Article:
I always find it interesting to understand the phenomenons that affects me and discover their root causes, be that in politics or information overload (IO). About IO, one path to explore is the motivation behind the production of information.
As you may know, on the Web there are clear incentives to get good search engine ranks to drive traffic to your site, in some cases generating revenue from ads. I just recently realized some of the specifics of this sometimes involve generating massive amounts of content, details of which I found rather startling.
Some background on “Internet marketing”
Search Engine Optimization (SEO), is the work done to make a site stand out in search engine results, for obvious marketing purposes. Some people specialize in doing this. No, bar that: there’s a whole industry centered around this.
Some SEO techniques are entirely ethical and simply make good content easier to find: they’re referred to as “white hat”. Other techniques, “black hat”, use devious ways to route people to less desirable content.
There are ways to benefit directly from search engine rankings without really creating any value in the process. One of those ways is the pathological MFA site, Made For AdSense site (AdSense/Adwords referring to Google ads).
These are those sites you end up on when you mistype a domain name and bam, get a page which is essentially a fresco of Google ads with some teeny-weeny content lost in there somewhere. If for some rather popular keyword someone may get a good spot in Google results for his MFA page, then he’s won the game and reaps some profit when wandering visitors click his ads. At least that’s one scenario.
The techniques of content generation
I knew about this, vaguely, but the other day I stumbled upon this article over at TheNextWeb concerning DataPresser. In a nutshell, this is a tool that allows you to generate content automatically, by following rules.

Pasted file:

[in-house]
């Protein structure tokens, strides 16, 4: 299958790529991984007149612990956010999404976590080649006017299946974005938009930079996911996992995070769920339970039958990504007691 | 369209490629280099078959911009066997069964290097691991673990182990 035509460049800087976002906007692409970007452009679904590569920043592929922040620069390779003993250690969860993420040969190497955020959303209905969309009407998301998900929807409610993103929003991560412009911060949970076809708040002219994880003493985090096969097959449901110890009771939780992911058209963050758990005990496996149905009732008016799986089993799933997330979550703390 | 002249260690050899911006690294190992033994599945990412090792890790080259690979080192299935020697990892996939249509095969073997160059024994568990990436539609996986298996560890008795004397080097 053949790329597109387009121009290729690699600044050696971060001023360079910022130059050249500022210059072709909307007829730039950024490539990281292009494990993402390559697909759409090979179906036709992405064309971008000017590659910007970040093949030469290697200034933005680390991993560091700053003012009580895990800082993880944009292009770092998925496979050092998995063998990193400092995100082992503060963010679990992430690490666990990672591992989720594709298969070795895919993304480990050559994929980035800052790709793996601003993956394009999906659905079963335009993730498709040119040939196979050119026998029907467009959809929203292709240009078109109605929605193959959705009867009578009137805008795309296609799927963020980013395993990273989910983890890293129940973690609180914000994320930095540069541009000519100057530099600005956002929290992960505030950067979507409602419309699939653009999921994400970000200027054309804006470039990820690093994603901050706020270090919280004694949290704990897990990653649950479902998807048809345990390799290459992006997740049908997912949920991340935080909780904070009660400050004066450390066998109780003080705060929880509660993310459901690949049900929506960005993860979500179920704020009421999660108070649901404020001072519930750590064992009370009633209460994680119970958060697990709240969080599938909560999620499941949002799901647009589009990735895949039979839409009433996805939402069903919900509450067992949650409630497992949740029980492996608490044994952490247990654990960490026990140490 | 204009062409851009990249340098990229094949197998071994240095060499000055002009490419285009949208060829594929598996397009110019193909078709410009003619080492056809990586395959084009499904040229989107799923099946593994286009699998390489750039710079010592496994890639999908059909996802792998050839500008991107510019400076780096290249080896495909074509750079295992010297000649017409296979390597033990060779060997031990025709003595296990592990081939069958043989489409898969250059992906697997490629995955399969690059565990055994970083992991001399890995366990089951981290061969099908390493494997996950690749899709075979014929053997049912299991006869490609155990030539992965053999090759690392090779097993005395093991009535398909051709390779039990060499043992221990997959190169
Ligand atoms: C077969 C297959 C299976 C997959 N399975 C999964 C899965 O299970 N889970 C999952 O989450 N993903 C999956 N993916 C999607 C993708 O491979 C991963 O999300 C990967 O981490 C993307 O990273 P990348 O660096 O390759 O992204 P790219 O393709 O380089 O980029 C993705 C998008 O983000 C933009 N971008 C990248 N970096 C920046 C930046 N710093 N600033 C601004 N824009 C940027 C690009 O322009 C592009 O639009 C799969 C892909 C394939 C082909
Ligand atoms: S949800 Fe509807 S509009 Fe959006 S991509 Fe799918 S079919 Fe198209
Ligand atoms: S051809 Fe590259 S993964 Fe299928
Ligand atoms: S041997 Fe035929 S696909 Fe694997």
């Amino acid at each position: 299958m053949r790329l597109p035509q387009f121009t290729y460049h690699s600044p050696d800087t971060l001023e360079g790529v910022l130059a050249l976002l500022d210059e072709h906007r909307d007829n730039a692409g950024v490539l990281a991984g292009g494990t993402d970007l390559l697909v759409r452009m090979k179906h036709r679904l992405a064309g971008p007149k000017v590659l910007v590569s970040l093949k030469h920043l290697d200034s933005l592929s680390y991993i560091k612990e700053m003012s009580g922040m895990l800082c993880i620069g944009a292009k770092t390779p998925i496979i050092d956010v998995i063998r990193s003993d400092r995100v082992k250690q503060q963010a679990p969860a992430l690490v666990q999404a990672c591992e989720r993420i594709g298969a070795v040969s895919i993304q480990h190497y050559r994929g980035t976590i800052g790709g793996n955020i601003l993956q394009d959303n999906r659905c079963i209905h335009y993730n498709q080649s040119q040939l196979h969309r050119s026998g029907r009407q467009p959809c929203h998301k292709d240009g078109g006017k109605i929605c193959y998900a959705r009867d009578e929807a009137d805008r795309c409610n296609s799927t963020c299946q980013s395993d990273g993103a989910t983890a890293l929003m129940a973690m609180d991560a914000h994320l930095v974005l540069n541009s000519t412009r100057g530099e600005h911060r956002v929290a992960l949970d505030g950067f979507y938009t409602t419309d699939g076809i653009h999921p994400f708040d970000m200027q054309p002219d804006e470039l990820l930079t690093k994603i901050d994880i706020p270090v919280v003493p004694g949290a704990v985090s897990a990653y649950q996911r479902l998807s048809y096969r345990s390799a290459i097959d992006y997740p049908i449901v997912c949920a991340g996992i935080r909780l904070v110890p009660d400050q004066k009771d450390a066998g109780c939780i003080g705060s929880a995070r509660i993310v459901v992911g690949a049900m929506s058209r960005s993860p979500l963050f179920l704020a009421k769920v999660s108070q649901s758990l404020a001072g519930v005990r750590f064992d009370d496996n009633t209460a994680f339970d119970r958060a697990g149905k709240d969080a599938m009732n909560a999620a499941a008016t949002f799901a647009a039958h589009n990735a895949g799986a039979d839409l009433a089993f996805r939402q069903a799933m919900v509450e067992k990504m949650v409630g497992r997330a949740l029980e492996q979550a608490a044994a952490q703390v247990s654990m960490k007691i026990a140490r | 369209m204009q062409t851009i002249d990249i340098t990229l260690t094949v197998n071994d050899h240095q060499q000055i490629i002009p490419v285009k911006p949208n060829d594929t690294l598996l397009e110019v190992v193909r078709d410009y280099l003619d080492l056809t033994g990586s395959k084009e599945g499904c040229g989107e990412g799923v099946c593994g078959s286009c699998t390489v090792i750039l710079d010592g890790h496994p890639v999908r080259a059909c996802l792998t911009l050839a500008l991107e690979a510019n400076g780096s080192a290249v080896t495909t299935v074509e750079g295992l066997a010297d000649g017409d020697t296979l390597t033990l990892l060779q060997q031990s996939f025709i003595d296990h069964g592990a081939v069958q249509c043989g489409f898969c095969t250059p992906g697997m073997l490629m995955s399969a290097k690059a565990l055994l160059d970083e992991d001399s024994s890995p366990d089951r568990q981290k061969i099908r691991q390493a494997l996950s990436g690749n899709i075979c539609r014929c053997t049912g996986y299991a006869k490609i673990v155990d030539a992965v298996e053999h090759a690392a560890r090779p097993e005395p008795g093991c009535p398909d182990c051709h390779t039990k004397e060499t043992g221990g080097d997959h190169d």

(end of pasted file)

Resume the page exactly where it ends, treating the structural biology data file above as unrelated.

With DataPresser, for example, you can generate all sorts of variations on “Find cool wallpapers of _______”, where ______ is a blank filled from a database. Not only can you replace the blank, you can even change the way the sentence is worded, using synonyms or even grammatical constructions. That’s to avoid being flagged as “duplicate content” by Google, who obviously tries to eliminate such sites from its results. As you can see, it’s a game of cat and mouse.
The general keyword for this activity is “Content Generation”. There are many techniques and tools. Some will simply generate new pages by republishing from RSS feeds found elsewhere, with ads slapped around. Others will accumulate tons of text and mix bits of sentences from here and there to create text that doesn’t make sense but appears correct to search engines. You can even buy whole databases of content, say game cheatcodes, rather cheaply.
Obviously, it’s profitable to mass-produce text to cover many topics, therefore many keywords. But there’s another reason: search engines give more credit to sites with links pointing to them. That’s why some content generation involve the creation of many sites linking to each other (the whole thing is called a link farm). Another “link-building” technique concerns message boards and blog comments, with posts being made solely to create links that add to a site search-engine karma.
I think this phenomenon plays a big role in understanding the huge “size” of the Web (number of pages). A very simple technique to generate more revenue for a given site, for example, is to split an article in multiple pages so more ads can be displayed. But with these MFA sites, we’re talking about generating thousands of pages at the click of a button!
In the end, it all boils down to spam and background noise. Whatever the service, if it can generate buzz, chances are it’ll be exploited.